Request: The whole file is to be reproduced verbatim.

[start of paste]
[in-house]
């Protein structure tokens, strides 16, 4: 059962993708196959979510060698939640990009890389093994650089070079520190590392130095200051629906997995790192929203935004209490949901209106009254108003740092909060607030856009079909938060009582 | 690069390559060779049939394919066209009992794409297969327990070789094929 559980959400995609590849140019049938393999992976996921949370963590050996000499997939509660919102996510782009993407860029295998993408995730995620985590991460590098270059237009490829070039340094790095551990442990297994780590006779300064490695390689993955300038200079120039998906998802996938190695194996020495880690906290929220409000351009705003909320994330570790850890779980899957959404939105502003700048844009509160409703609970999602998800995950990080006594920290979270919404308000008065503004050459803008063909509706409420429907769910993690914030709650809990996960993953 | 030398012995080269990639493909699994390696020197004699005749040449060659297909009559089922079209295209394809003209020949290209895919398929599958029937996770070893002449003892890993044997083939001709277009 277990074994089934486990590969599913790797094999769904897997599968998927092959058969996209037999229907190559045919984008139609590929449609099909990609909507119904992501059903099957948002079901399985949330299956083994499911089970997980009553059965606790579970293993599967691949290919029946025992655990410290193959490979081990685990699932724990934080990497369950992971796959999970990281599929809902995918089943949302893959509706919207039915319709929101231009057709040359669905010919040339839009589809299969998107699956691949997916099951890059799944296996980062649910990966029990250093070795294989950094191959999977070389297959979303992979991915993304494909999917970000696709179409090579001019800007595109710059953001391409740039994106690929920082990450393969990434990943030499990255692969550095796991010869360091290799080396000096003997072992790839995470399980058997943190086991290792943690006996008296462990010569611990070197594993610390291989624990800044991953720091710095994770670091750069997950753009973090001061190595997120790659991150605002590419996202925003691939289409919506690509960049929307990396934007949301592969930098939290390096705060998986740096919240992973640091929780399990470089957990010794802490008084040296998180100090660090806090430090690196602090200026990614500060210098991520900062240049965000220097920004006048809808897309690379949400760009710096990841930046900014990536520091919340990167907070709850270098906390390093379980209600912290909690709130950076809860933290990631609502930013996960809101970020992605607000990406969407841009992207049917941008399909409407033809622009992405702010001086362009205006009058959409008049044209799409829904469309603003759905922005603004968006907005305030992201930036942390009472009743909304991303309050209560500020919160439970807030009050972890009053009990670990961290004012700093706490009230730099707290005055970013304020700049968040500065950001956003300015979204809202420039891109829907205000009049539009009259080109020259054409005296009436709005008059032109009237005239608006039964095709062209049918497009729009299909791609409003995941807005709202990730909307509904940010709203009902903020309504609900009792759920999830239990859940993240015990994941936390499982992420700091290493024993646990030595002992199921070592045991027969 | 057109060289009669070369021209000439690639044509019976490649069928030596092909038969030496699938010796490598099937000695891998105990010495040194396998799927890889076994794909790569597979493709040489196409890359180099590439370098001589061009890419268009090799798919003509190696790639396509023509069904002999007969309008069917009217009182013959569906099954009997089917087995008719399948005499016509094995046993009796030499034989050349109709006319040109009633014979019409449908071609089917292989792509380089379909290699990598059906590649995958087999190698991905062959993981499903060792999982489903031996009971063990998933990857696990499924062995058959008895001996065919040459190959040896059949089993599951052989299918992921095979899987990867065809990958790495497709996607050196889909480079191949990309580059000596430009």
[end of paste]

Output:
[in-house]
């Protein structure tokens, strides 16, 4: 059962993708196959979510060698939640990009890389093994650089070079520190590392130095200051629906997995790192929203935004209490949901209106009254108003740092909060607030856009079909938060009582 | 690069390559060779049939394919066209009992794409297969327990070789094929 559980959400995609590849140019049938393999992976996921949370963590050996000499997939509660919102996510782009993407860029295998993408995730995620985590991460590098270059237009490829070039340094790095551990442990297994780590006779300064490695390689993955300038200079120039998906998802996938190695194996020495880690906290929220409000351009705003909320994330570790850890779980899957959404939105502003700048844009509160409703609970999602998800995950990080006594920290979270919404308000008065503004050459803008063909509706409420429907769910993690914030709650809990996960993953 | 030398012995080269990639493909699994390696020197004699005749040449060659297909009559089922079209295209394809003209020949290209895919398929599958029937996770070893002449003892890993044997083939001709277009 277990074994089934486990590969599913790797094999769904897997599968998927092959058969996209037999229907190559045919984008139609590929449609099909990609909507119904992501059903099957948002079901399985949330299956083994499911089970997980009553059965606790579970293993599967691949290919029946025992655990410290193959490979081990685990699932724990934080990497369950992971796959999970990281599929809902995918089943949302893959509706919207039915319709929101231009057709040359669905010919040339839009589809299969998107699956691949997916099951890059799944296996980062649910990966029990250093070795294989950094191959999977070389297959979303992979991915993304494909999917970000696709179409090579001019800007595109710059953001391409740039994106690929920082990450393969990434990943030499990255692969550095796991010869360091290799080396000096003997072992790839995470399980058997943190086991290792943690006996008296462990010569611990070197594993610390291989624990800044991953720091710095994770670091750069997950753009973090001061190595997120790659991150605002590419996202925003691939289409919506690509960049929307990396934007949301592969930098939290390096705060998986740096919240992973640091929780399990470089957990010794802490008084040296998180100090660090806090430090690196602090200026990614500060210098991520900062240049965000220097920004006048809808897309690379949400760009710096990841930046900014990536520091919340990167907070709850270098906390390093379980209600912290909690709130950076809860933290990631609502930013996960809101970020992605607000990406969407841009992207049917941008399909409407033809622009992405702010001086362009205006009058959409008049044209799409829904469309603003759905922005603004968006907005305030992201930036942390009472009743909304991303309050209560500020919160439970807030009050972890009053009990670990961290004012700093706490009230730099707290005055970013304020700049968040500065950001956003300015979204809202420039891109829907205000009049539009009259080109020259054409005296009436709005008059032109009237005239608006039964095709062209049918497009729009299909791609409003995941807005709202990730909307509904940010709203009902903020309504609900009792759920999830239990859940993240015990994941936390499982992420700091290493024993646990030595002992199921070592045991027969 | 057109060289009669070369021209000439690639044509019976490649069928030596092909038969030496699938010796490598099937000695891998105990010495040194396998799927890889076994794909790569597979493709040489196409890359180099590439370098001589061009890419268009090799798919003509190696790639396509023509069904002999007969309008069917009217009182013959569906099954009997089917087995008719399948005499016509094995046993009796030499034989050349109709006319040109009633014979019409449908071609089917292989792509380089379909290699990598059906590649995958087999190698991905062959993981499903060792999982489903031996009971063990998933990857696990499924062995058959008895001996065919040459190959040896059949089993599951052989299918992921095979899987990867065809990958790495497709996607050196889909480079191949990309580059000596430009």